21 Feynman o výuce matematiky21 Physics and Mathematics...To summarize, I would use the words of Jeans, who said that "the Great Architect seems to be a mathematician". To those who do not know mathematics it is difficult to get across a real feeling as to the beauty, the deepest beauty, of nature. C.P. Snow talked about two cultures. I really think that those two cultures separate people who have and people who have not had this experience of understanding mathematics well enough to appreciate nature once.

22 Feynman o výuce matematiky22 Any way that it works What is the best method to obtain the solution to a problem? The answer is, any way that works. So, what we want in arithmetic textbooks is not to teach a particular way of doing every problem but, rather, to teach what the original problem is, and to leave a much greater freedom in obtaining the answer - but, of course, no freedom as to what the right answer should be. That is to say, there may be several ways of adding 17 and 15 (or, rather, of obtaining the solution to the sum of 17 and 15) but there is only one correct answer.

23 Feynman o výuce matematiky23 Words and definitions When we come to consider the words and definitions which children ought to learn, we should be careful not to teach "just" words. It is possible to give an illusion of knowledge by teaching the technical words which someone uses in a field (which sound unusual to ordinary ears ) without at the same time teaching any ideas or facts using these words. Many of the math books that are suggested now are full of such nonsense - of carefully and precisely defined special words that are used by pure mathematicians in their most subtle and difficult analyses, and are used by nobody else.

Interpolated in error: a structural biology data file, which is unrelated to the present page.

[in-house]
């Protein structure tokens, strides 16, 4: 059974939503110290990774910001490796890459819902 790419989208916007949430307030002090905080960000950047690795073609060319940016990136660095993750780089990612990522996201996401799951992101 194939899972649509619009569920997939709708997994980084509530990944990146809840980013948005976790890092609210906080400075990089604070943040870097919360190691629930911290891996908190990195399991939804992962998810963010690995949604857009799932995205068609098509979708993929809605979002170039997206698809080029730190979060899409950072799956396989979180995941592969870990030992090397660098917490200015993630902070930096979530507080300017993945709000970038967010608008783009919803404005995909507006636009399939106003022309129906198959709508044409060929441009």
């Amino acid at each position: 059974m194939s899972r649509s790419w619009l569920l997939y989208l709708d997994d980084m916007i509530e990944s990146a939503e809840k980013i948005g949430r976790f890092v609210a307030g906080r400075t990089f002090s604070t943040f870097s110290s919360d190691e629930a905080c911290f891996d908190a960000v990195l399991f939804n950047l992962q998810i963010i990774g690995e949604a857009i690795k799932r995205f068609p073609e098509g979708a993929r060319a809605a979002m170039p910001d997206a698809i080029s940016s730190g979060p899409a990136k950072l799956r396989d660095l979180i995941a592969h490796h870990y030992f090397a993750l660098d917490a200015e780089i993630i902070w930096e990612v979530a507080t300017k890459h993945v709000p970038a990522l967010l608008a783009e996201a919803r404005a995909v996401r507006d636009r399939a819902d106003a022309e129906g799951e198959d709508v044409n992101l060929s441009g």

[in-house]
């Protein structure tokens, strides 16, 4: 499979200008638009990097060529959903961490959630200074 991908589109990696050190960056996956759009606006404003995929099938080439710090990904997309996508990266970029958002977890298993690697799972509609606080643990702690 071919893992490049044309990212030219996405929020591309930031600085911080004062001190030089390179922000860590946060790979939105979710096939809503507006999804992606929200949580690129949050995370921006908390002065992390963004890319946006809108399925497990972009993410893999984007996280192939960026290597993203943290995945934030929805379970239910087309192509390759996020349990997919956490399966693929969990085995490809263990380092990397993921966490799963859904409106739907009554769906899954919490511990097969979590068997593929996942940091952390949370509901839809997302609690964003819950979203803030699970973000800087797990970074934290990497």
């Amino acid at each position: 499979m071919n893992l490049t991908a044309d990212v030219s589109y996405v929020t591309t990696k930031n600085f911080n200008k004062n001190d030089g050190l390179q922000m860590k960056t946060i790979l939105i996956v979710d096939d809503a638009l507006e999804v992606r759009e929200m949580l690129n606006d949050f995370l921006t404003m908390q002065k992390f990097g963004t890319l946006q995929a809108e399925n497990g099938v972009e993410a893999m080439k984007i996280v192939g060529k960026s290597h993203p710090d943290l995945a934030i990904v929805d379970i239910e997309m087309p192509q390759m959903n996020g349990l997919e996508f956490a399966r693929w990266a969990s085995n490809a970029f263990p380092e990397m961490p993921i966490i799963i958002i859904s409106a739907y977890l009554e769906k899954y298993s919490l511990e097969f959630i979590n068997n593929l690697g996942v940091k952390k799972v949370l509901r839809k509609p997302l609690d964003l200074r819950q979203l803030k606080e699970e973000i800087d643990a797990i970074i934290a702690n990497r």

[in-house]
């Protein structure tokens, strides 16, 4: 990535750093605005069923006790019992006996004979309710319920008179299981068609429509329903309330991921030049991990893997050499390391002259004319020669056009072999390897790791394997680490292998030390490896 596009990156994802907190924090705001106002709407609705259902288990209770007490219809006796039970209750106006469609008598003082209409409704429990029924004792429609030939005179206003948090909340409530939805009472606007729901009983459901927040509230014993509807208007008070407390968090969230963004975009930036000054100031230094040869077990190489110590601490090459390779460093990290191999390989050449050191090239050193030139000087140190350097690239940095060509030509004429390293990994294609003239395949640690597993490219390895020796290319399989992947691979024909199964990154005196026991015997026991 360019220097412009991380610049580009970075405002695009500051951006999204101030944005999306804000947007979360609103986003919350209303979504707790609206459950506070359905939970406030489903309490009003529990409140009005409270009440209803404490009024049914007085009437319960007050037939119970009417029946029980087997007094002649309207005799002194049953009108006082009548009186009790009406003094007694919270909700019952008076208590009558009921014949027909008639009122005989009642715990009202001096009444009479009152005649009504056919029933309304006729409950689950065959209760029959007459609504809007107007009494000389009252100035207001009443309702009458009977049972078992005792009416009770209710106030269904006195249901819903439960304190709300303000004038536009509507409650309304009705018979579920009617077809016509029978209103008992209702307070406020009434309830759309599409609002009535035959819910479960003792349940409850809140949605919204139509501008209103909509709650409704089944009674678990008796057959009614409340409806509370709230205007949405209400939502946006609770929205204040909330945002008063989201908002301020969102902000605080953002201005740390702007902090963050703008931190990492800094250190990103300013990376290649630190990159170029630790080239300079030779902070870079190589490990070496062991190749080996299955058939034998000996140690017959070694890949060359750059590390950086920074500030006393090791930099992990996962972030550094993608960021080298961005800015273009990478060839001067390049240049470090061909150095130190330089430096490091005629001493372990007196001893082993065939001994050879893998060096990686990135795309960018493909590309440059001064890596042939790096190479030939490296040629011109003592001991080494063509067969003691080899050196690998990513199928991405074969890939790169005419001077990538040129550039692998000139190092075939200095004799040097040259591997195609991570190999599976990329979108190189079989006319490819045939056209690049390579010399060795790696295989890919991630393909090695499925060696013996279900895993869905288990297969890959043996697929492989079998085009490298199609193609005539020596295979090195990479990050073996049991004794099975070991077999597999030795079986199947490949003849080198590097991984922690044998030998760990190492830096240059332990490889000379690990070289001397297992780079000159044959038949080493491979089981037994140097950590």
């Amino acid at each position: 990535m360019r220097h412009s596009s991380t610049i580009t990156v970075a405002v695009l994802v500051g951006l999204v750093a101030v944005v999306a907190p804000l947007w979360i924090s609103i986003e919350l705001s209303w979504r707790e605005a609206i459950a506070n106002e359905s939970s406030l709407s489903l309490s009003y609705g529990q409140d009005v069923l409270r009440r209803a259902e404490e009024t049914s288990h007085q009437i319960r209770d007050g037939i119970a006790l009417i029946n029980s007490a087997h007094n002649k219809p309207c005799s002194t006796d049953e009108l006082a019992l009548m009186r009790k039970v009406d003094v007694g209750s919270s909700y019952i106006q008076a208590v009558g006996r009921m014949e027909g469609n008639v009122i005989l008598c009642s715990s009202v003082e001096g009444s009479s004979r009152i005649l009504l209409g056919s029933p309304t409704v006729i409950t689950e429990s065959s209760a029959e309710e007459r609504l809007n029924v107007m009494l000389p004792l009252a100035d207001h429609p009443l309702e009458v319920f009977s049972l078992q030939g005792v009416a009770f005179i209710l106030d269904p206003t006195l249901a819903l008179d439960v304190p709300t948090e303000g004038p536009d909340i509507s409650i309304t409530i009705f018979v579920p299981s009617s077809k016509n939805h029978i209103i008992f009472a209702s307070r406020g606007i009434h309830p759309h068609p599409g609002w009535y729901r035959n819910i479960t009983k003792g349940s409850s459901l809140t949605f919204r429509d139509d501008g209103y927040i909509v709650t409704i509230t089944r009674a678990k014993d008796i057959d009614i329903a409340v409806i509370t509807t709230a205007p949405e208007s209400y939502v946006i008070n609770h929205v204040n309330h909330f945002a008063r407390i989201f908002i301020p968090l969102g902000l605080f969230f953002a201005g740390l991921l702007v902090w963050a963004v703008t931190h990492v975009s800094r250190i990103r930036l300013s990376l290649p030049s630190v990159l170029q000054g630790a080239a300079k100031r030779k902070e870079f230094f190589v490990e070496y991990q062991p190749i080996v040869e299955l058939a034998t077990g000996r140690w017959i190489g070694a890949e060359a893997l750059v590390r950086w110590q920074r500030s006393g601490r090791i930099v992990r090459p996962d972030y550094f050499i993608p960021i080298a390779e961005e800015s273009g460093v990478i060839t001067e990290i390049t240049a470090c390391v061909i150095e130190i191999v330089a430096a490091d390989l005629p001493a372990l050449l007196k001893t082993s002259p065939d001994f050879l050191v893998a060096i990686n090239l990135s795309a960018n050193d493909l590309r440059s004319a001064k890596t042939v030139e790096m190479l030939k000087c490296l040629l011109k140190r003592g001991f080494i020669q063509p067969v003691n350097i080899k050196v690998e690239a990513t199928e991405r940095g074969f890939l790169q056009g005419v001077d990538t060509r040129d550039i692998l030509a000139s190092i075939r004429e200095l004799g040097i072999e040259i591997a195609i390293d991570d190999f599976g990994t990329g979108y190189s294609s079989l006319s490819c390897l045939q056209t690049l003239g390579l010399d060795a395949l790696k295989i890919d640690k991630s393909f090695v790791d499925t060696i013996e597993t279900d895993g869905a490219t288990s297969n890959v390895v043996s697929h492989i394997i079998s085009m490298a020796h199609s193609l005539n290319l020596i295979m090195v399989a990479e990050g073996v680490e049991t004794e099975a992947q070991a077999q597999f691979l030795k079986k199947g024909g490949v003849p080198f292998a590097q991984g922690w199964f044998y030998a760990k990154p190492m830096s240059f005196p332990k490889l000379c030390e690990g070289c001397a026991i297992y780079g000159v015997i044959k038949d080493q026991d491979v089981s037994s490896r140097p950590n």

24 Feynman o výuce matematiky24 Precise language The real problem in speech is not precise language. The problem is clear language. Pure mathematics is just such an abstraction from the real world, and pure mathematics does have a special precise language for dealing with its own special and technical subjects. But this precise language is not precise in any sense if you deal with the real objects of the world, and it is overly pedantic and quite confusing to use it unless there are some special subtleties which have to be carefully distinguished.

25 Feynman o výuce matematiky25 New definitions – and no facts I believe that every subject which is presented in the textbook should be presented in such a way that the purpose of the presentation is made evident.The reason why the subject is there should be clear; the utility of the subject and its relevance to the world must be made clear to the pupil.

26 Feynman o výuce matematiky26 Did it changed? Mathematics which is used in engineering and science - in the design, for example, of radar antenna systems, in determining the position and orbits of the satellites, in inventory control, in the design of electrical machinery, in chemical research, and in the most esoteric forms of theoretical physics – is all really old mathematics, developed to a large extent before A good deal of the mathematics which is used in the most advanced work of theoretical physics, for example, was not developed by mathematicians alone, but to a large extent by theoretical physicists.

27 Feynman o výuce matematiky27 Conclusions  There must be freedom of thought  We do not want to teach just words  Subjects should not be introduced without explaining the purpose or reason